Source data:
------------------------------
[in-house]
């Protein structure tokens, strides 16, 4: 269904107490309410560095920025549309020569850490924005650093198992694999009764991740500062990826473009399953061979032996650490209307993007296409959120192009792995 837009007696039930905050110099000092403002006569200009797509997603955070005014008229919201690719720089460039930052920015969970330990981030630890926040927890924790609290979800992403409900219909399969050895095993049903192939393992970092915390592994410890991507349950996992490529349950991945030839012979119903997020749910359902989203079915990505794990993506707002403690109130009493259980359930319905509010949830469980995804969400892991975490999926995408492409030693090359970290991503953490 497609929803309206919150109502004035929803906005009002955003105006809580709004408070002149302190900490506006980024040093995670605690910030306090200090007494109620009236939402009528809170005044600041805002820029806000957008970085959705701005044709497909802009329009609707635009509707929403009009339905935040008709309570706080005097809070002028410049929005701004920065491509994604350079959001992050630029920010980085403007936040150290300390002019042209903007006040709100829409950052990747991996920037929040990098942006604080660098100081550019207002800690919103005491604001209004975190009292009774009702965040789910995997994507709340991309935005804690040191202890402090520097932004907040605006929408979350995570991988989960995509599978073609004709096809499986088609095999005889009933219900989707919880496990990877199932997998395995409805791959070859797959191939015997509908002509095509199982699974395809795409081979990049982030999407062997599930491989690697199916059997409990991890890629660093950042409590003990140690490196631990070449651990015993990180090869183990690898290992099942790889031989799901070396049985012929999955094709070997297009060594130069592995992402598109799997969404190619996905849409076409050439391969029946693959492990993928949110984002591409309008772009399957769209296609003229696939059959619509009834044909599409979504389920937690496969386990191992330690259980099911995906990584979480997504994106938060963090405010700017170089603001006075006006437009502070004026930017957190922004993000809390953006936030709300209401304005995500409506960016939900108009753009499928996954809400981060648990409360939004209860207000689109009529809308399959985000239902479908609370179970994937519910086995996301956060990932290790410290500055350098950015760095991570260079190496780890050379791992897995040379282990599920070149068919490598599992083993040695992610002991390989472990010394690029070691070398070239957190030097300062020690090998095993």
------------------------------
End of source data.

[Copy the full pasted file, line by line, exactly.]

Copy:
[in-house]
């Protein structure tokens, strides 16, 4: 269904107490309410560095920025549309020569850490924005650093198992694999009764991740500062990826473009399953061979032996650490209307993007296409959120192009792995 837009007696039930905050110099000092403002006569200009797509997603955070005014008229919201690719720089460039930052920015969970330990981030630890926040927890924790609290979800992403409900219909399969050895095993049903192939393992970092915390592994410890991507349950996992490529349950991945030839012979119903997020749910359902989203079915990505794990993506707002403690109130009493259980359930319905509010949830469980995804969400892991975490999926995408492409030693090359970290991503953490 497609929803309206919150109502004035929803906005009002955003105006809580709004408070002149302190900490506006980024040093995670605690910030306090200090007494109620009236939402009528809170005044600041805002820029806000957008970085959705701005044709497909802009329009609707635009509707929403009009339905935040008709309570706080005097809070002028410049929005701004920065491509994604350079959001992050630029920010980085403007936040150290300390002019042209903007006040709100829409950052990747991996920037929040990098942006604080660098100081550019207002800690919103005491604001209004975190009292009774009702965040789910995997994507709340991309935005804690040191202890402090520097932004907040605006929408979350995570991988989960995509599978073609004709096809499986088609095999005889009933219900989707919880496990990877199932997998395995409805791959070859797959191939015997509908002509095509199982699974395809795409081979990049982030999407062997599930491989690697199916059997409990991890890629660093950042409590003990140690490196631990070449651990015993990180090869183990690898290992099942790889031989799901070396049985012929999955094709070997297009060594130069592995992402598109799997969404190619996905849409076409050439391969029946693959492990993928949110984002591409309008772009399957769209296609003229696939059959619509009834044909599409979504389920937690496969386990191992330690259980099911995906990584979480997504994106938060963090405010700017170089603001006075006006437009502070004026930017957190922004993000809390953006936030709300209401304005995500409506960016939900108009753009499928996954809400981060648990409360939004209860207000689109009529809308399959985000239902479908609370179970994937519910086995996301956060990932290790410290500055350098950015760095991570260079190496780890050379791992897995040379282990599920070149068919490598599992083993040695992610002991390989472990010394690029070691070398070239957190030097300062020690090998095993």